Suggested uses for the naratives
I suggest here a few of many ways that the work narratives might be read or processed by various readers.
I hope and expect that all readers will develop a better understanding of working and living conditions in contemporary Ghana, and a closer identification with the Ghanaian people. Many of their values and aspirations match our own, although their daily work lives may differ markedly.
African Studies Students and Instructors
For students enrolled in African Studies courses, these stories provide numerous, concrete examples of issues and topics that their textbooks address in more "objective" and abstract ways. For example, the stories include numerous instances of family and kinship relationships, occupation and social status, gender and age roles, formal and informal sectors, traditional ceremonial practices, urban-rural conflicts and migratory trends. Course instructors may thus select sets of narratives to supplement chapters or books that they have assigned.
Visitors to Ghana
Readers who are planning to visit Ghana or other West African countries, whether for a brief or an extended stay, should find much of interest in these stories. Such readers may include travelers; visiting scholars; Peace Corps Volunteers; study abroad students; mission workers, business people; and development program participants, officers and evaluators. The stories contain information that allows first-time visitors to get beyond the superficial images that many of us take abroad. Latent workings and values of Ghanaian and West African society are revealed. Knowing them can be quite practical. For example, given the importance that Ghanaians attach to family, proper greetings to people should include inquiries as to the well being of their families. And it is useful to know that small gifts have strong symbolic value as expressions of respect. There is also practical value in knowing that when you take your car to a roadside mechanic in Ghana, the young men who congregate around it are apprentices who watch and learn from the master as he interviews the client and investigates problems. Longer-term visitors working in Ghana for the first time may find it helpful to learn some of the values and perspectives of Ghanaians working in their sectors of interest. And the narratives of other expatriates working in similar jobs may help them anticipate situations they will face.
Research scholars and teachers
These stories can also be used as "raw data" for informal or for systematic analyses by students and researchers. I will mention only three of many possibilities.
One approach would be to develop specific comparisons in cultural practices and values of Ghanaian society and another society, such as North America. Such contrasts could include family ties, relations to co-workers, types of work benefits people care about, women in the work place, and philosophies of work.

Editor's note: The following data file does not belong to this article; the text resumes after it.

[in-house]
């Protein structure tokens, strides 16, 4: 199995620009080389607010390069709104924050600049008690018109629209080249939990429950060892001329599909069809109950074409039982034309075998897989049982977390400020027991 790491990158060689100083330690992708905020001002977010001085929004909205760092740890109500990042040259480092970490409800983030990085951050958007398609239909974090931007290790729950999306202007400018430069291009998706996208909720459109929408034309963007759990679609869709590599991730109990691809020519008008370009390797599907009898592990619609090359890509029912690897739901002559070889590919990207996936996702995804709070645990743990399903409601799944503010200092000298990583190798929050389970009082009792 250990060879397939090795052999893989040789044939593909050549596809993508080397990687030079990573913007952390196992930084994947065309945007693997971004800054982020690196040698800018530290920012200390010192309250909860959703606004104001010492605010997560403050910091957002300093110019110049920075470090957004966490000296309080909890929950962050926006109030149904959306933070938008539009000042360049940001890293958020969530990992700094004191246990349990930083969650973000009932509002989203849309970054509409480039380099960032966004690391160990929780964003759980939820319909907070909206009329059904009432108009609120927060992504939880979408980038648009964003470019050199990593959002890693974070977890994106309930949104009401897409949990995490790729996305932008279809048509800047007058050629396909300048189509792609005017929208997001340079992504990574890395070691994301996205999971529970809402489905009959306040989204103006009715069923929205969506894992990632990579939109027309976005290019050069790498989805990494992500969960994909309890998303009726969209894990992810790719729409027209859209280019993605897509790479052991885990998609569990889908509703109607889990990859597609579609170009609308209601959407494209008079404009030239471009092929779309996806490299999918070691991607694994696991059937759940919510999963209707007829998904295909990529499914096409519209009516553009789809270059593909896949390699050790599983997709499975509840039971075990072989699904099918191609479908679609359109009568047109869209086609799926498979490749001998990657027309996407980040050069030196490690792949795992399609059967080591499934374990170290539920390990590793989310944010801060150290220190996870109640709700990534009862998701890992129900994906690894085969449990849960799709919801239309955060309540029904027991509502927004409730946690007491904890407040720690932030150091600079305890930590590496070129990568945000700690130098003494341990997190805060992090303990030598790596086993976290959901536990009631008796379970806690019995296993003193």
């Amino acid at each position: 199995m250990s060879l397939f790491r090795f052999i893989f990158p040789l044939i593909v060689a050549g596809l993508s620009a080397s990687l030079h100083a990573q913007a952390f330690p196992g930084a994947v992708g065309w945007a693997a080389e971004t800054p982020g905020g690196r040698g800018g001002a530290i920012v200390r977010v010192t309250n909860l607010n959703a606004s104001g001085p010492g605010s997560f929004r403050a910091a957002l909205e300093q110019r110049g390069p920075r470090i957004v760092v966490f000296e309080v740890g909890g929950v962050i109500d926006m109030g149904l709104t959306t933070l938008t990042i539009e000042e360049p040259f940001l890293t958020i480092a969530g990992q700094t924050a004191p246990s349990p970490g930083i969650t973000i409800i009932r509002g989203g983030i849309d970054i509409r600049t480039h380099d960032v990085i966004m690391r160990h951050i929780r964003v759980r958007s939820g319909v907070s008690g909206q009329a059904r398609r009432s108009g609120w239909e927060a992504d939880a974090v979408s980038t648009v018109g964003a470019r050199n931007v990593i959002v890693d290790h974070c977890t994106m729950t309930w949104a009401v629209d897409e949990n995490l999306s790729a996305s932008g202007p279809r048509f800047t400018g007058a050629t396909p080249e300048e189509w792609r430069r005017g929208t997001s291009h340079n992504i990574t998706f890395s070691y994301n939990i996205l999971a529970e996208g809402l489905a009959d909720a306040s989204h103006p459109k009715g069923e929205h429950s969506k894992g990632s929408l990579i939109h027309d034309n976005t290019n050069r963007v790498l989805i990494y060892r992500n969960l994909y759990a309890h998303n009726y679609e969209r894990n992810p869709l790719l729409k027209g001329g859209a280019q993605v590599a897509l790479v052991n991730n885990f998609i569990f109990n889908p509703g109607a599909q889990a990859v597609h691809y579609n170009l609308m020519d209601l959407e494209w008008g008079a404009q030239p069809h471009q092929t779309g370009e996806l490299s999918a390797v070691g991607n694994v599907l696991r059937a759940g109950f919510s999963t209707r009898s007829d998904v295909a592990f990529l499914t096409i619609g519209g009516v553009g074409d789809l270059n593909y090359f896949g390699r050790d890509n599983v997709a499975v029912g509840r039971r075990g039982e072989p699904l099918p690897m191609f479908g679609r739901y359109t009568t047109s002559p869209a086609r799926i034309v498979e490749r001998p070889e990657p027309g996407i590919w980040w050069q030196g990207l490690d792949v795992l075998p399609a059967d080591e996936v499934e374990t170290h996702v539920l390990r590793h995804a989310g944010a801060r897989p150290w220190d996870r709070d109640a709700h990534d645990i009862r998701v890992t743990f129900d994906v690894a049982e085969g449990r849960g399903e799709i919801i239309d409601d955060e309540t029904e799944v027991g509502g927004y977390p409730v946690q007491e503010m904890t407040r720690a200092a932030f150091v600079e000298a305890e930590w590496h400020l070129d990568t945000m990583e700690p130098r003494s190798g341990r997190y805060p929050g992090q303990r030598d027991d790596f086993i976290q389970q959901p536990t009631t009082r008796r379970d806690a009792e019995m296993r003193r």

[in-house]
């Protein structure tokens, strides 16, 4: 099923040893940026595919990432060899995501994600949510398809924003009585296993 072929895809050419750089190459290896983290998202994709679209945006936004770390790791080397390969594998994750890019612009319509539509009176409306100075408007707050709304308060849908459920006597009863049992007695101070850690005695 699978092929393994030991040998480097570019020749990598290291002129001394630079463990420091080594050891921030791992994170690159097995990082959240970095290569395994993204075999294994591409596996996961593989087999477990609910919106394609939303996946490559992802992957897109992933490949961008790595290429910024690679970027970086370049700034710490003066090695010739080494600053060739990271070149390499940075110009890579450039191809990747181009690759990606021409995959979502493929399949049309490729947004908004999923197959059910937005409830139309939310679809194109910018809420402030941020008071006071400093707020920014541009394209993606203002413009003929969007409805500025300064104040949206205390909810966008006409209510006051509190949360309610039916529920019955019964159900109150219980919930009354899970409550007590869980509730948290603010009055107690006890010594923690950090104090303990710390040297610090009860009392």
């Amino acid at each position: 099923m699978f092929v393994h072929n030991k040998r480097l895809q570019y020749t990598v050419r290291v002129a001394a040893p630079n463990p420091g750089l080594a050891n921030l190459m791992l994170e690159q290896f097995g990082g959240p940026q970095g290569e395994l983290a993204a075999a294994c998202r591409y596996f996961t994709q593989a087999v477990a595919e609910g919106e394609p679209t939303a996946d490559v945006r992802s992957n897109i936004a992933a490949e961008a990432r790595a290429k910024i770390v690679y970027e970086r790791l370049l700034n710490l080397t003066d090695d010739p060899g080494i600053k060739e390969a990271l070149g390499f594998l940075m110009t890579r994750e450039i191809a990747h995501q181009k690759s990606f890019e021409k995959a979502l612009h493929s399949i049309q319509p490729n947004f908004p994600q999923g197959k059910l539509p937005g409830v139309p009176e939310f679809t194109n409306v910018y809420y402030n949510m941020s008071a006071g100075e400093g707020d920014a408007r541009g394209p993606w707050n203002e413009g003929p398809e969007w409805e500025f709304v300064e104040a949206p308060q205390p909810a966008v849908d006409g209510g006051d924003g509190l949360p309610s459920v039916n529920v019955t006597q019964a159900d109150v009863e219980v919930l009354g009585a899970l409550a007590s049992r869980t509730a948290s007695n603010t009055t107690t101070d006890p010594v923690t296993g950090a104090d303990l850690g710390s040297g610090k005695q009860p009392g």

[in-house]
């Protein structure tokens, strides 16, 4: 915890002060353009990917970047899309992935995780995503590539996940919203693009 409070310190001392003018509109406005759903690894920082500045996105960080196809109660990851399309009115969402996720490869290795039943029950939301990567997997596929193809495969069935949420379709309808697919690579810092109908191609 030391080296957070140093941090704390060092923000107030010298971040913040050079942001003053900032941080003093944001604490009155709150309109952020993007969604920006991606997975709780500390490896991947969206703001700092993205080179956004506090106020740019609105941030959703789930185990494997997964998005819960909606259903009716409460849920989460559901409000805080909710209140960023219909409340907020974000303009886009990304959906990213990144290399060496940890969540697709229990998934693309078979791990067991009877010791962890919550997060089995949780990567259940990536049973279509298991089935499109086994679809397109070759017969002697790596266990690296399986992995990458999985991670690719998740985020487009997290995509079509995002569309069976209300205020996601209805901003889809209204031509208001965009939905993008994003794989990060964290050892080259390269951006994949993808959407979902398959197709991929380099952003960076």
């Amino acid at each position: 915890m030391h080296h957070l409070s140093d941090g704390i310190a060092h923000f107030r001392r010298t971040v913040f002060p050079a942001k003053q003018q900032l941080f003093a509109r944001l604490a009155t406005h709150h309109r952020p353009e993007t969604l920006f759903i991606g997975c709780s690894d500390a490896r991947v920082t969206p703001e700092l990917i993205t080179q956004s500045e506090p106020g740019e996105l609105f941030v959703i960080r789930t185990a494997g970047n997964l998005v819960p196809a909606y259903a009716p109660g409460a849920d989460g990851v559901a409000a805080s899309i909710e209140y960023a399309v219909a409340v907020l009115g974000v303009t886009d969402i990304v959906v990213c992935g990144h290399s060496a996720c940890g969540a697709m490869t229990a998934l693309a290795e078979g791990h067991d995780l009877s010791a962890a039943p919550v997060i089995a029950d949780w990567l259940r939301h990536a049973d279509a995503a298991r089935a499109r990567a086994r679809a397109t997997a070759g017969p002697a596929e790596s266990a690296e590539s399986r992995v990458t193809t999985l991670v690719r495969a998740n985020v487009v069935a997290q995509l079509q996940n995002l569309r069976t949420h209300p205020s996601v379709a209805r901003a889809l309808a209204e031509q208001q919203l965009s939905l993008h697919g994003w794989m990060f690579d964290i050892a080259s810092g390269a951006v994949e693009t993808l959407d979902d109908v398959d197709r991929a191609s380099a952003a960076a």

A second approach would be to search the stories for examples of social science concepts and processes that have been described or researched in the Western literature. To illustrate, instances of social exchange relationships (benefits and costs in interpersonal transactions), or expressions of relative deprivation (believing one is worse off than a reference person or group), or psychological contracts with employers (implied assumptions about what workers and employers owe each other) could be bracketed and analyzed. Further inquiry might explore the fit between the Western constructs or theories and the narrated events, and consider what the fit or lack of it reveals. For example, are the ways that the Ghanaian workers compare themselves with others the same as in North American society? Does the notion of relative deprivation seem to "work" as well when applied to Ghanaians as to North Americans?
In a variation of the above use, I assigned selected narratives to students in a graduate psychology course, Theories of Social Behavior. Individual stories were paired with particular theories that emphasize processes or variables that can be discerned in the selected stories. I found this a useful way to promote scrutiny of the theories—by having students pass theoretical concepts and other claims through the "screens" of a particular case from a non-Western culture.
A third kind of analysis might take a contrasting approach. Rather than bringing pre-formulated constructs to the stories, analysts might try to develop an empathetic stance that seeks to identify themes, concepts, and patterns that seem to emerge from the people who have been given "voice."